1000 Norms Project

Banner of person taking tests in 1000 norms project

Clinical catalogue of human variation

The 1000 Norms Project is a ground-breaking research project currently generating great national and international interest. An initiative of leading researchers at The University of Sydney, the aim of the study is to improve our understanding of the physical capabilities of the healthy population across the lifespan.

The 1000 Norms Project database will be shared internationally by The University of Sydney via a free, secure online portal for clinicians and researchers.

What does it mean to be healthy?

Health is difficult to define and measure. There is a great deal of variation in the healthy population- no two individuals are the same. Yet we need to know what it means to be healthy in order to diagnose and manage disease.

Physical capability, or the ability to perform the physical activities of day-to-day life, is an important indicator of health across all stages of development and ageing. Health professionals use a range of different tests to measure physical capability, including tests of strength, balance, mobility, and more. Results from these tests are used to identify an impairment or problem, when individual scores are compared to ‘normal’ values. However at present there is little information regarding age-specific ‘normal values’ for many common tests of physical capability.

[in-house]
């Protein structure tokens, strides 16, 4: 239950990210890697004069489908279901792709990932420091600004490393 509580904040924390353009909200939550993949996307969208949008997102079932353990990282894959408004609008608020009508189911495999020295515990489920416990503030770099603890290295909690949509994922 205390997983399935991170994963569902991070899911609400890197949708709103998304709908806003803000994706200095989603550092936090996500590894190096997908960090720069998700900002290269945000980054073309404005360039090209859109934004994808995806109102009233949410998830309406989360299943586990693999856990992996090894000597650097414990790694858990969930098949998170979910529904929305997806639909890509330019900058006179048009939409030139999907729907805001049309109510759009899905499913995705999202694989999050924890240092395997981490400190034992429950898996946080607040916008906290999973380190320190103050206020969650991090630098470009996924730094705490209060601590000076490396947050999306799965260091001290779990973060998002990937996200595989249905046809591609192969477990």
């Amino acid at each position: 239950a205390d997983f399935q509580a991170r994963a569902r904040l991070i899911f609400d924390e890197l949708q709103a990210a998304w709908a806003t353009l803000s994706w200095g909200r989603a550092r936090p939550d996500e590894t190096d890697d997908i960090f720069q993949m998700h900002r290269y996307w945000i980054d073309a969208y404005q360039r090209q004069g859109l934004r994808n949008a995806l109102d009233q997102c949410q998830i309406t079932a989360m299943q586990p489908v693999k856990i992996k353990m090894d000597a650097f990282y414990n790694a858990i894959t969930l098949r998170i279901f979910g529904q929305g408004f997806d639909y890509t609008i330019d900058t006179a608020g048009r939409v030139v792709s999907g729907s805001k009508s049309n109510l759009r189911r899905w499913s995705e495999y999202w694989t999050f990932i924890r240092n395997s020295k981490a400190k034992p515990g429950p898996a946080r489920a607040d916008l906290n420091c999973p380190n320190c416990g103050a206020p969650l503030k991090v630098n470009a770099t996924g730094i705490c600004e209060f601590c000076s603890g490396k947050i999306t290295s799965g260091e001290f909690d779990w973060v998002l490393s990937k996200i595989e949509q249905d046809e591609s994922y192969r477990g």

About the 1000 Norms Project

We are currently measuring the physical capabilities of 1000 healthy individuals across the lifespan to help us identify the range of ‘normal’ variation in the healthy population. This information will be used to generate a global database of ‘normal values’. We are also collecting information regarding lifestyle and well-being as well as investigating the ‘gene for speed’ in the healthy population. We hope to better understand the processes of healthy ageing and development, and the link between genetics and physical capability.

The 1000 Norms Project database will be shared with healthcare professionals around the globe by The University of Sydney via a free, secure online portal. Personal details are not displayed anywhere in the database. This database will be an important tool for the diagnosis and management of disease around the world.

To enquire further about this project, please contact:
Dr Marnee McKay

+61 2 9351 9071

Published Papers